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Q&A with FICO on why credit scores differ

What's the difference among the newer versions of FICO scores?

Every few years, we redevelop each of the bureau's scores using new data and any new nuances we developed in our predictive method and so forth. And by looking at new data and new techniques of predicting, we can better predict how a consumer will pay in the current economic environment.

While most of the same factors are looked at, the points can vary for a particular action. If you're late on a payment, (and) if you're using the newest version of the Equifax FICO score, for example, it may impact you differently than if you're using an older version of the score. The points are going to change. In some cases, the factors are going to change.

In this case, if we're in the same bureau, we're just talking about different models within that bureau's scores. We're not talking about differences in data. You can be looking at the same credit report we're talking about and get different scores. It's basically different formulas are creating different scores. They're all similar and they all use the same range of 300 to 850. And they're all adjusted so that a lender can use the same cutoffs in evaluating those scores.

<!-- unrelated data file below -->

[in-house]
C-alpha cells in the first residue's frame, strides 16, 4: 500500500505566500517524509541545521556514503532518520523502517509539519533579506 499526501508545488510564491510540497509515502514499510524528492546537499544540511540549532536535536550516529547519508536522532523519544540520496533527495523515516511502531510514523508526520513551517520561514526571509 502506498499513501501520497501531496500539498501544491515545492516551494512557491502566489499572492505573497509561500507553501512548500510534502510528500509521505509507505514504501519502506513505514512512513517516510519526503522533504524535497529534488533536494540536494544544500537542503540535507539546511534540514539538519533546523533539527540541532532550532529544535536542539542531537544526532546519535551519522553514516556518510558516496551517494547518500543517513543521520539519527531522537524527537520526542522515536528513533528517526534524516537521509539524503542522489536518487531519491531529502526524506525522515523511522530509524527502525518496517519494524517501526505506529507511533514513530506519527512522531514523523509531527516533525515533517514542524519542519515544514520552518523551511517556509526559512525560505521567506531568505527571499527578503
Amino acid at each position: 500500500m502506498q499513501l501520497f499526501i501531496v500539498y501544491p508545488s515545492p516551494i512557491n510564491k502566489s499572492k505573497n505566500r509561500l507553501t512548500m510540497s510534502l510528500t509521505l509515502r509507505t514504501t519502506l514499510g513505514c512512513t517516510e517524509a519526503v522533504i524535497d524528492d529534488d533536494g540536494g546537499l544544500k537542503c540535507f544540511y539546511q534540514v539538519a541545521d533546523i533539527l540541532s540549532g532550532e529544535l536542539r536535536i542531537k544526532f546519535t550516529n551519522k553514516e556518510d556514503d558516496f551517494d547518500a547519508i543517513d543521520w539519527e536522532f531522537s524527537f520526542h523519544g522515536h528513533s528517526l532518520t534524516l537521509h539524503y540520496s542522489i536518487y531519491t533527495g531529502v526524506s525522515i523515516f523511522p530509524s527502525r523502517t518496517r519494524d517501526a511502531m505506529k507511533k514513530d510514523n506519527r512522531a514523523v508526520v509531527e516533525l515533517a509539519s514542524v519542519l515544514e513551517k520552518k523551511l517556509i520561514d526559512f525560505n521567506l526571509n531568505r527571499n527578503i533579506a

So, if a lender requires, say, a 760 score for the best mortgage rate, for example, that 760 will represent the same level of risk to that lender, whether they are getting it from the most recent version, an older version of the score or one of the industry scores. A lender doesn't have to worry about the version they are using. They can be assured that the score will be assigning the same level of risk even though some different information went into it.

How are these credit scores different from the ones consumers have access to?

The scores that are available on myFICO and the Equifax FICO score, for the most part, those are the same scores that lenders are using in many cases. We found in 2010 (that) U.S. lenders bought roughly 4 billion FICO scores that were calculated from the same models as offered on So while the scores that myFICO sells are not the ones that all lenders use, you're either going to get the ones that lenders use or they are going to be very close. They may be off from one version to another. But when you get other scores from other websites, then you're talking about non-FICO scores that for the most part are not used by lenders. They're used to provide consumers with an idea of how they stand credit-wise.


Editorial Disclaimer: The editorial content is not provided or commissioned by the credit card issuers. Opinions expressed here are author’s alone, not those of the credit card issuers, and have not been reviewed, approved or otherwise endorsed by the credit card issuers.

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